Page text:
Why I Dislike Supermarket Shopping in Portugal

Today is our food shopping day.

It’s one of my least favorite activities in Portugal.

Not because of the quality or the prices.

But, because:

We have to go to three supermarkets to get everything we want. (Castelo Branco has neither an Aldi, Carrefour, or Corte Inglés.) The bulk of our shopping is done at Auchan, which carries most — but not everything — we need. Next, it’s off to Lidl for their freshly bottled orange juice, freshly baked cheese sticks, and best cuts of meat. Finally, homeward bound, one of us runs into Continente for freshly bottled grapefruit juice–it’s the only store locally that carries it.

Shopping in the supermarkets is like an obstacle course. The aisles are narrow to begin with. People abandon their carts in the aisles, while they go off elsewhere looking for whatever. In other aisles, are clutches of two, three, and four people just standing there gossiping and blocking the aisles. If not customers, it’s employees who ignore the fact that their trolleys for stocking shelves leaves little room for passersby to do their shopping. Meanwhile, the stockers are oblivious, chatting with co-workers.

Am I the only one who’s bothered by people — customers — picking up fruits, vegetables, breads, and other foodstuffs … squeezing them, sniffing them, then putting them back?

Too many items are without prices. I picked up a super double pack of Dolce Gusto coffee capsules (they’re recyclable now!) because the price listed on the header said €14.99 for 64. With smaller size boxes of 16 capsules costing €5.50 or more, €14.99 is a pretty, darned good price! Except that it rings up, instead, as €17.93. In what I think is my very best Portuguese, I tell the cashier, “Mas a placa indica que o preço é €14.99.” Rather than make a fuss, I say that I don’t want it, thank you, and tell the cashier that after I’m checked out, I’ll deal with a supervisor. The people queued up behind me to pay are getting fidgety. “But you can’t come back into the store with the cart after you’ve paid,” explains the cashier, who is now getting frustrated herself. “Não se preocupe”, I assure her, “eu não vou.”

There’s never enough cashier lanes open to serve all the customers. How many times have I wiggled my way to a line, only to see the green “Aberto” light turn red “Fechado” just as I’m ready to unload. And even if everything else has gone well, I still have to deal with those cantankerous credit/debit card machines. Sometimes, they work perfectly. Other times, whether I swipe, insert, or magically wave my card, the “reader” just won’t cooperate. The cashier asks my permission, “Com licença,” to try it herself. It’s still won’t work. So, she calls over a manager, explains the situation, and hands my card and the wad of receipt papers to her. “Amazing!” I say to myself, as she hands me another receipt to sign. Reminding myself never to use that cashier lane again, I wonder how many forests have been cut down to merit all that paper.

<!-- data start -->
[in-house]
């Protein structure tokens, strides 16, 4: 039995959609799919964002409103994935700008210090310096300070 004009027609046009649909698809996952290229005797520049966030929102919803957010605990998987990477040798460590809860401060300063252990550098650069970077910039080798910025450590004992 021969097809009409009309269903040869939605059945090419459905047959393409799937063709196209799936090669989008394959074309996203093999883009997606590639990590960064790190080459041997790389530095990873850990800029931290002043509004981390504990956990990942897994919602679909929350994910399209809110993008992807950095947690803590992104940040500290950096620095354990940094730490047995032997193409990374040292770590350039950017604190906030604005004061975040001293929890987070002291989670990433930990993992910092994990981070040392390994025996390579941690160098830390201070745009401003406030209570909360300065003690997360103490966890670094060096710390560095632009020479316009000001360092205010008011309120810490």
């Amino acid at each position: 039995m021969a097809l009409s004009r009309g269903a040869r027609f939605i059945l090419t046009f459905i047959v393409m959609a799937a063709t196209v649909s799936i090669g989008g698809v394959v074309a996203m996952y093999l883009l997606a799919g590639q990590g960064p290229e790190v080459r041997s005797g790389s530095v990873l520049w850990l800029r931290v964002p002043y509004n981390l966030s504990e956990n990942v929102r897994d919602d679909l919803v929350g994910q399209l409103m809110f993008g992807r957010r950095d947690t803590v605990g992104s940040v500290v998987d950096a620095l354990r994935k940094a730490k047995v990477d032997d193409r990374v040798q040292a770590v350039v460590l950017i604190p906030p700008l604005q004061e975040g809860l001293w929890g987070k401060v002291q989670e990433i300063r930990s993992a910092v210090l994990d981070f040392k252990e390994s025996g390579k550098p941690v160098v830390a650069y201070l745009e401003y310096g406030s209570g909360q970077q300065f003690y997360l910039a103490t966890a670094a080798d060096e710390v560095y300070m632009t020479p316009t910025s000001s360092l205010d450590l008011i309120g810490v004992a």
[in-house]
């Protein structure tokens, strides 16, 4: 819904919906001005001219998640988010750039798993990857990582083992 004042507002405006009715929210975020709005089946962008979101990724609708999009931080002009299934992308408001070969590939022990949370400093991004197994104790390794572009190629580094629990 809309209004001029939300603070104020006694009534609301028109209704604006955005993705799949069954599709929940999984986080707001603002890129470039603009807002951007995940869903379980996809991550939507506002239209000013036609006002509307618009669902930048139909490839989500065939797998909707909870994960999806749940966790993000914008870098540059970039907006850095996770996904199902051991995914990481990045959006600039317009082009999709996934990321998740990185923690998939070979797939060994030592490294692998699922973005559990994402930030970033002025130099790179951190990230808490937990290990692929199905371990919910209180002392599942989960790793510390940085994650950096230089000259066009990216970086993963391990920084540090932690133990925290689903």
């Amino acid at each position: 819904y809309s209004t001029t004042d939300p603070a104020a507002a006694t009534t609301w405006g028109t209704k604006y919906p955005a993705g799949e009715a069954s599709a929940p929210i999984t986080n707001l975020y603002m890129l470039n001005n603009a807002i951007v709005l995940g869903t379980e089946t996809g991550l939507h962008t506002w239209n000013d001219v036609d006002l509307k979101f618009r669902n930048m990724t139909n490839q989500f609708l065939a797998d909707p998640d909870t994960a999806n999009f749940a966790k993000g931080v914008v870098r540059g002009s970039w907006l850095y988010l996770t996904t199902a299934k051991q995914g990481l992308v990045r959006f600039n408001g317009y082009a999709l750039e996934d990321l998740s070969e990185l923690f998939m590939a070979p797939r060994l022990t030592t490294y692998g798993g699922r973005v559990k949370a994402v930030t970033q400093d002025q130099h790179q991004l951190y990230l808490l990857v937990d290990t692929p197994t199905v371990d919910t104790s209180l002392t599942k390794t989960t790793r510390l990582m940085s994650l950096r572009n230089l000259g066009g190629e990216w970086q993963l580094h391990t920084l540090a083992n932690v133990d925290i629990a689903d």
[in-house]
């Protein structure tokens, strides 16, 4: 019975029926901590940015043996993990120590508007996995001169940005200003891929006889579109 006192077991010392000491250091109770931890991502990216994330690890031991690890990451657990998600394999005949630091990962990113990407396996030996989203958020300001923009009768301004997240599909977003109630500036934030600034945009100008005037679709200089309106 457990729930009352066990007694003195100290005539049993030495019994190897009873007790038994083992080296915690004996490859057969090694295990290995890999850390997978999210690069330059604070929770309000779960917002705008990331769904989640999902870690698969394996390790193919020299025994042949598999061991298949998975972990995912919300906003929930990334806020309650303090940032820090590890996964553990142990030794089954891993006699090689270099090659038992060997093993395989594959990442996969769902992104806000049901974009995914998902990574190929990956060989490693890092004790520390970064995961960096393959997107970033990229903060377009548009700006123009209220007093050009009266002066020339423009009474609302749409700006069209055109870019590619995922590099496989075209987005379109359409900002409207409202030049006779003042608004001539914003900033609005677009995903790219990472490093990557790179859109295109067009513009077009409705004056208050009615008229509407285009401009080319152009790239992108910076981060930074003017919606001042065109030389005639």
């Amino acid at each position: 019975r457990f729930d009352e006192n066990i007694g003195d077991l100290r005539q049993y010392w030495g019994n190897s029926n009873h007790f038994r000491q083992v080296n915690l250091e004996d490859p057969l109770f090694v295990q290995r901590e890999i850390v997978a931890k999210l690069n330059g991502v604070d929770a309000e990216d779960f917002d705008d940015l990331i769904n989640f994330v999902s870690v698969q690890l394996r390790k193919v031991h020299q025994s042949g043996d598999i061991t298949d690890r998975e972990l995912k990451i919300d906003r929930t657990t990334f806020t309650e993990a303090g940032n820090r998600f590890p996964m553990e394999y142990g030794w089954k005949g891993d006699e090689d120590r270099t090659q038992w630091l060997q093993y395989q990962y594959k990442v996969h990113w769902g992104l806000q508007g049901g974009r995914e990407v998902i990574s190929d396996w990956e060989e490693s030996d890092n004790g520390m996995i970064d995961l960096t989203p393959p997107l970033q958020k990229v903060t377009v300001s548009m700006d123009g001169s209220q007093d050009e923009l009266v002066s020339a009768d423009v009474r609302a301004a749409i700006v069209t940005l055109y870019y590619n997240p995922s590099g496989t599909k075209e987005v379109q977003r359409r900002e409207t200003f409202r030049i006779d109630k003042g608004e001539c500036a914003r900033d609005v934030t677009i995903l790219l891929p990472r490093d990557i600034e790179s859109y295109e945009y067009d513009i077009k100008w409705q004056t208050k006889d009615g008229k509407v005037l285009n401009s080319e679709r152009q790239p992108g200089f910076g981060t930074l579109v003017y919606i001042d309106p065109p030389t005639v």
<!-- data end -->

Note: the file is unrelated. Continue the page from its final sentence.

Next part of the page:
I wait for my shopping companion in front of the store. He’s the cook in our family and always takes much longer than me to make sure that he’s got everything detailed minutely on his telephone app. Asking him to watch my cart (please), I march back inside, heading to the end cap of the coffee and tea aisle where I had found my great bargain on Dolce Gusto Sical. Aha! Just as I thought: the only sign indicating the price is hanging from the top of the top shelf, clearing showing the cost as €14.99. I politely interrupt two employees discussing whatever, and ask one to accompany me to confirm the price. The scans my Sical and €17.93 digitally appears on the screen. Then she scans other varieties on different shelves, which come up as €14.99. She tells me that “these” boxes of coffee are €14.99, but those — including my Sical — are €17.93. “But how is anyone supposed to know that?” I respond anxiously and with a bit of consternation. She shrugs her shoulder and smiles at me. Remembering all the items I had wanted to purchase until I asked and found out the prices (no, they weren’t marked), I contemplate going to the management section and making a stink. But I’m too annoyed at the moment and know that I would trip all over my limited Portuguese if I did–especially if asked a question. Knowing other opportunities would arise where I could vent my frustration, I turn and walk towards the exit. Nodding to nobody, I realized how the patience of the Portuguese was beginning to take hold of me.

Unloading the cart outside in the parking lot, I curse silently and wish I had a camera with me. Cars are parked diagonally in vertical spaces–one is even taking up three spots by parking horizontally. And several others are sticking out because they haven’t been pulled all the way in to the spots. I take all this in as cars careen around the lot at near highway speeds.

Do you recognize the man in this picture? I bet I could learn a lot about supermarket shopping and patience from him!

May be an image of 3 people, food and indoor

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